Scoblionko, Scoblionko, Muir & Melman
About Mark ScoblionkoNative of the Lehigh Valley. Has been the President of Scoblionko, Scoblionko, Muir & Melman since 1975. Married to Deena since 1964; two children, three grandchildren. 2012 recipient of the Lifetime Service Award from Jewish Federation of the Lehigh Valley. Certified as "Civil Trial Advocate" by National Board of Trial Advocacy. Focuses on civil litigation, business and corporate law, real estate.
Directory Practice Areas
- Business Law
- Construction Law
- Health Care Law
- Insurance Claims
- Medical Malpractice
- Nursing Home Abuse & Neglect
- Credit Cards Accepted
- VISA, MasterCard
- Contingent Fees
- (For personal injury matters)
- Free Consultation
Jurisdictions Admitted to Practice
|Civil Trial Advocate (National Board of Trial Advocacy)|
|Scoblionko, Scoblionko, Muir & Melman|
|University of Michigan - Ann Arbor||J.D.||Law|
|Honors: Graduated with Honors|
|Activities: Assistant Editor, University of Michigan Law Review; Research Assistant, Constitutional Law|
|Counsel||Jewish Community Center of Allentown||2010-Current|
|Details: Provide pro bono legal services in a variety of areas, including financing and real estate.|
|Counsel||Jewish Day School of the Lehigh Valley||2010-Current|
|Details: Provide pro bono services, including financing, contracts, general litigation.|
|President||Jewish Day School of Lehigh Valley Supporting foundation/Endowment||1990-Current|
|Details: Provide endowment support for Jewish Day School of the Lehigh Valley|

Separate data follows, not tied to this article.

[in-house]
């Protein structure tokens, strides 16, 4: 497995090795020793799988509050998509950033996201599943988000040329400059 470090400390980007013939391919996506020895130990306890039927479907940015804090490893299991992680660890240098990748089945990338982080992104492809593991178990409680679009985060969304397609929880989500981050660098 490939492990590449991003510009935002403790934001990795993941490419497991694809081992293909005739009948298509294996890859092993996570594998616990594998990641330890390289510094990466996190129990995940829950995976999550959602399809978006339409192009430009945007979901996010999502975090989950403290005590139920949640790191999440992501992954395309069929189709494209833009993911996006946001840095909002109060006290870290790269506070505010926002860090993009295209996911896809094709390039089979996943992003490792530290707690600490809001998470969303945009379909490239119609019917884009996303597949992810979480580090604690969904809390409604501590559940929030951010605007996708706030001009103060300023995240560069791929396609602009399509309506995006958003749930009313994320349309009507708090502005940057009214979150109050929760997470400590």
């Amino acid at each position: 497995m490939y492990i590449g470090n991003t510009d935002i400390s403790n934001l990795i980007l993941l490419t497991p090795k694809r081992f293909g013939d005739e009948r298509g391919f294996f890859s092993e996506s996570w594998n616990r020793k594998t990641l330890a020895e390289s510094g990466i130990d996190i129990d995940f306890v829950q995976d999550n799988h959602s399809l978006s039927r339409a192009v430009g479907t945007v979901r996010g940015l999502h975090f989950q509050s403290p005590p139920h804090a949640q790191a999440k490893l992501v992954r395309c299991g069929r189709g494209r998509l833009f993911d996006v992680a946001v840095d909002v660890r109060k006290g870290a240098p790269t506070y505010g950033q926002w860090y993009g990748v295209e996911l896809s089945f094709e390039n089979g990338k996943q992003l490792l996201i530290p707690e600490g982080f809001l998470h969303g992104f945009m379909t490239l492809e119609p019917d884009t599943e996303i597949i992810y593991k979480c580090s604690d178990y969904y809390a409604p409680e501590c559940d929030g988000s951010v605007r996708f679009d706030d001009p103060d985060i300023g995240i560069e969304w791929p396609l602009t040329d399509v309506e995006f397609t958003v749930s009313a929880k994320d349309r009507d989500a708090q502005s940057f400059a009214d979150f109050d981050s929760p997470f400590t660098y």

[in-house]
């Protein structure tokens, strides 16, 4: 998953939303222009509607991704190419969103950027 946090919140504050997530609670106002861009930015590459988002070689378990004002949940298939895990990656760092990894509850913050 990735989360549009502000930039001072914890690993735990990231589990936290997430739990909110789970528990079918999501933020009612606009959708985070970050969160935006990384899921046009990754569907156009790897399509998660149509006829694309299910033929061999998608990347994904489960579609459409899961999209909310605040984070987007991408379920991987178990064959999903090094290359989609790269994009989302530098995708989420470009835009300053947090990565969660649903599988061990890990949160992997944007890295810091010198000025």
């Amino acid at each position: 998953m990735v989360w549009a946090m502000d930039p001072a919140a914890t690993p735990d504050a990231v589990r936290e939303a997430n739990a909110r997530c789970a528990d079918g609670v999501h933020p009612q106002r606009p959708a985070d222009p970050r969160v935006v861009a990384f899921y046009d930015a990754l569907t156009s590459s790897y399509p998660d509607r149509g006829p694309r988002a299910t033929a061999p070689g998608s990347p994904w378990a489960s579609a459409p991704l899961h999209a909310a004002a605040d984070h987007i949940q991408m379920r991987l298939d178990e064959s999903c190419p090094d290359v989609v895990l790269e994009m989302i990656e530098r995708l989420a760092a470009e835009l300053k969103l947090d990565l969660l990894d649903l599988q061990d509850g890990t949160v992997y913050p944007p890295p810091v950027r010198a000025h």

|Board Member/Vice President||Jewish Federation of the Lehigh Valley||1985-2012|
|Details: Served as Vice President, Campaign Chair, and Co-Chair of Strategic Planning; Performed merger of Federations in Lehigh and Northampton Counties|
|Lifetime Service Award, Jewish Federation of the Lehigh Valley|
|Awarded upon retirement from the Board of the Jewish Federation|
|Member, Pennsylvania State Bar|
|Member, Pennsylvania Association for Justice|
|Member, American Bar Association|
|Member, Lehigh County Bar Association|
|Member, American Association for Justice|
- Overall: 56th
- Overall: 36 Answers
- This Year: 15 Answers
Q. I am in the middle of a nasty divorce. I moved out of the house 3 years ago. He can have the house.
A: If the mortgage lender and your husband agree, you can transfer the house to your husband and be released from the mortgage. If either one does not agree, you cannot be released/removed from the mortgage. However, this could seriously affect your equitable distribution claims in the divorce matter. This needs to be carefully reviewed with a domestic relations lawyer.
Q. Lot B is subdivided from lot A. Later it's discovered that one side of B overlaps with A. Who gets the consideration?
A: There are lots of facts missing here and you need to consult a lawyer. The issue of "who gets the consideration" is down the line. First, it sounds like there were errors in the subdivision plan and in the legal descriptions for the two new pieces. Someone is going to have to pay to have new plans and legal descriptions done and to go back to the municipality to get a new approval. As part of that process, you need to verify that all zoning requirements, such as setbacks, are met in the new configuration. New deeds are going to have to be done so that the erroneous acreage can be given back. You will thus also need a new legal description for the erroneous piece to be given back. If the Recorder of Deeds refuses to accept this as a "correction," transfer tax may be assessed again. The purchase price may be controlled by the Agreement of Sale. If the price is calculated by acreage,or if there was a representation of land content, the price likely should now be rateably adjusted. On the other hand, if the price was just "for Tract 'B'," irrespective of land content,and there was no representation of land content, it is arguable that there should be no adjustment of purchase price.